Kevin: I’m thinking 8 will dwindle because 7 will be the one that the default installs of Vista will continue running for a long time. All of those companies installed Vista, wait a minute, what am I thinking of, there’s no companies that installed Vista (laughter), but if they did and they just locked it down and turned off auto updates 7 is what they’d be stuck on for a while.

Louis: Yeah, but again those updates, I don’t know, for a lot of home users those updates were pushed like it comes up as this is an important security update, it’s not like oh you might want to get the new IE. And someone was saying, I can’t remember where this was, it was on Twitter I think a couple of months back, but that IE 8 is gonna be the new IE 6.

Kevin: Right. Yeah, I think we covered that on the show.

Louis: You know if you look five years down the line we’ve got all these XP installs sitting around.

Kevin: Alright, so I’ll throw away my IE 6 one to make room for my IE 9 one.

Louis: There we go (laughter). You got a spare XP license that you can use IE 8 on.

Kevin: Yep. Speaking of browser releases, we got Firefox 4 just around the corner.

Louis: It’s coming up. I get a feeling Microsoft might have pushed a little bit hard to try and beat them to the punch on this one because it was initially they were both announced very, very close together.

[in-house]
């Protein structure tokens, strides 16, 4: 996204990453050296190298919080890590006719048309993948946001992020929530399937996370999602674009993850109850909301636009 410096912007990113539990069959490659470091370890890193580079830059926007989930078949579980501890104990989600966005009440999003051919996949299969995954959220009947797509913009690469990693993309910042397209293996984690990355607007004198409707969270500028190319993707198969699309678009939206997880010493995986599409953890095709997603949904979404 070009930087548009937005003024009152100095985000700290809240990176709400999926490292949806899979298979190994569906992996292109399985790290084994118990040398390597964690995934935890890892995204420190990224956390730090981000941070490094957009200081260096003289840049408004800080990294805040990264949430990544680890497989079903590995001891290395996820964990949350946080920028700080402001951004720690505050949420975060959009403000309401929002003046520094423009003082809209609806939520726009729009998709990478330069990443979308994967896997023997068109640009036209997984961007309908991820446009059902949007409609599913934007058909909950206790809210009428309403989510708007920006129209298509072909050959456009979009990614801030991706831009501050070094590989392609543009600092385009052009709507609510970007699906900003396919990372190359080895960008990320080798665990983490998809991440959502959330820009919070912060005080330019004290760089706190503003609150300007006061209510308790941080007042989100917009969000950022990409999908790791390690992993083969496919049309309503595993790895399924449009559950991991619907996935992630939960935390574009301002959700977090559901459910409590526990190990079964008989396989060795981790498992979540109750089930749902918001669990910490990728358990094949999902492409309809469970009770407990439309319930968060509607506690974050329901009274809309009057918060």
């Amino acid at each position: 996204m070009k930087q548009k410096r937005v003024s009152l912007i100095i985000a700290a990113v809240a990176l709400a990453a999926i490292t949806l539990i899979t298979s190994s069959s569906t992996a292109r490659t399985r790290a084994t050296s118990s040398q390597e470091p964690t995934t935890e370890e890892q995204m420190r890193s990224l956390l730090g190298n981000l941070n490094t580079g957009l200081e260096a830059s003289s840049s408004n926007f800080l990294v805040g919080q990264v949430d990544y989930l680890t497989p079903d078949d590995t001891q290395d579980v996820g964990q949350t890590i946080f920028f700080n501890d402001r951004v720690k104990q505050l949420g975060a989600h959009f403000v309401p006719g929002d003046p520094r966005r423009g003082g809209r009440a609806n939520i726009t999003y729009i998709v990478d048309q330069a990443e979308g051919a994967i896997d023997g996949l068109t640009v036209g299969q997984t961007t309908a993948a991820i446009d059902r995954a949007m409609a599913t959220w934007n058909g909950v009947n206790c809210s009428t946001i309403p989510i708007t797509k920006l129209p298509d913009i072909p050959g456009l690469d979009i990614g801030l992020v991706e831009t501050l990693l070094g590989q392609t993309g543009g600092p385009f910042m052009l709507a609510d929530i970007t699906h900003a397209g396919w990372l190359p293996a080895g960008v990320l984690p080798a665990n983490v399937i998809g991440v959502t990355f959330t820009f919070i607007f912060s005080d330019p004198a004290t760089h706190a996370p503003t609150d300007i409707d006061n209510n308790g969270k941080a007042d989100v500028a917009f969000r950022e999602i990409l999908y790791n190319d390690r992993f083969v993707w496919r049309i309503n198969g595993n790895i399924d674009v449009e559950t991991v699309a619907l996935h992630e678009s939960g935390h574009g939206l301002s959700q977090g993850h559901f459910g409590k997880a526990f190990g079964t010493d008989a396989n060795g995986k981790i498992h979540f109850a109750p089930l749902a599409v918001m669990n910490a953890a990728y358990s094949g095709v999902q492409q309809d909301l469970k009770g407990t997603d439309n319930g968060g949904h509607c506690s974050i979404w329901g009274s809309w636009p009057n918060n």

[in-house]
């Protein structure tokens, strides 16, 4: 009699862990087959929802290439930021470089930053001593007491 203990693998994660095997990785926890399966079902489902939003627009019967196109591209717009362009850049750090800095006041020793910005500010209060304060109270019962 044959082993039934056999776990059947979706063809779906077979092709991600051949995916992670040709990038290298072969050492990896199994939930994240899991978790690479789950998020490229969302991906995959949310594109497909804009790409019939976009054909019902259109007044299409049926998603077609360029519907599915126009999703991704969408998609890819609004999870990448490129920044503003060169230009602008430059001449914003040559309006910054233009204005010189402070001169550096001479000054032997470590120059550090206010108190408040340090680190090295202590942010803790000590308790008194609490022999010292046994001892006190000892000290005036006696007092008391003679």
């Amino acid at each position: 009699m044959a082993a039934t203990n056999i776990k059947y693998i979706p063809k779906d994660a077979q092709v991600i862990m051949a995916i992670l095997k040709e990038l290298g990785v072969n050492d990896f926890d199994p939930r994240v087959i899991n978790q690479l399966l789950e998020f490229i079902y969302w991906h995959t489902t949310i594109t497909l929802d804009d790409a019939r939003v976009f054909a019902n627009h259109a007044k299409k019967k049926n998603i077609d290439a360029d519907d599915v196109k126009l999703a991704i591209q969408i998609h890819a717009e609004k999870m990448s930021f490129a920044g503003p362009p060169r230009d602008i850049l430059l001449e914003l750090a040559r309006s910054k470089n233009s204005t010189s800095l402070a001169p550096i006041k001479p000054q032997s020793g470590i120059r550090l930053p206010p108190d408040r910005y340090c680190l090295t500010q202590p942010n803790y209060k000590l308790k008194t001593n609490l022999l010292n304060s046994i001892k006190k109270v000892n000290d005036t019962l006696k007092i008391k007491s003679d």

Kevin: Yeah, and Firefox 4 slipped a little. And to be honest IE 9 came out earlier than I expected.

Louis: Yeah, I think for me anyway for my maybe slightly conspiracy theorist point of view I think they probably pushed it to try and beat Firefox 4’s release date. So, yeah, I’ve been running the Firefox 4 betas as my primary browser for quite some time, and they do keep getting better, they’re much faster than previous versions, gorgeous browsers.

Kevin: Yeah, I’m looking forward to giving it another try. I have to admit though I haven’t been following it as closely, like I didn’t check it out the moment the first beta release came out the way I did with IE 9.

Louis: Right. No, I definitely did, I mean Firefox is still my primary browser though, so I guess that’s the difference, you’re a Chrome user, right, or Safari?

Kevin: Safari.

Louis: Safari, right. So, yeah, I mean it’ll be interesting to see what the uptake of Firefox 4 is. They’ve put out I think fairly recently a page of demos, kind of I guess attempting to rival Microsoft’s sort of Beauty of the Web demo page; Mozilla’s put out something they call The Web O Wonder, except they’ve got a stupid pun in it because it’s The Web O-pen Wonder, so they’ve got this kind of Open Web pun in there which is really, really terrible. Anyway, it’s got this kind of old-timey carnival look to it. The one thing that’s interesting though is some of the demos are actually really, really good; the whole thing feels a little bit contrived and feels like they’re trying to me too, me too IE.

Kevin: Yeah. But everyone’s doing this, even Apple put out their HTML5 gallery before Safari 5 came out, and there was a controversy because most of the demos only worked in Safari 5.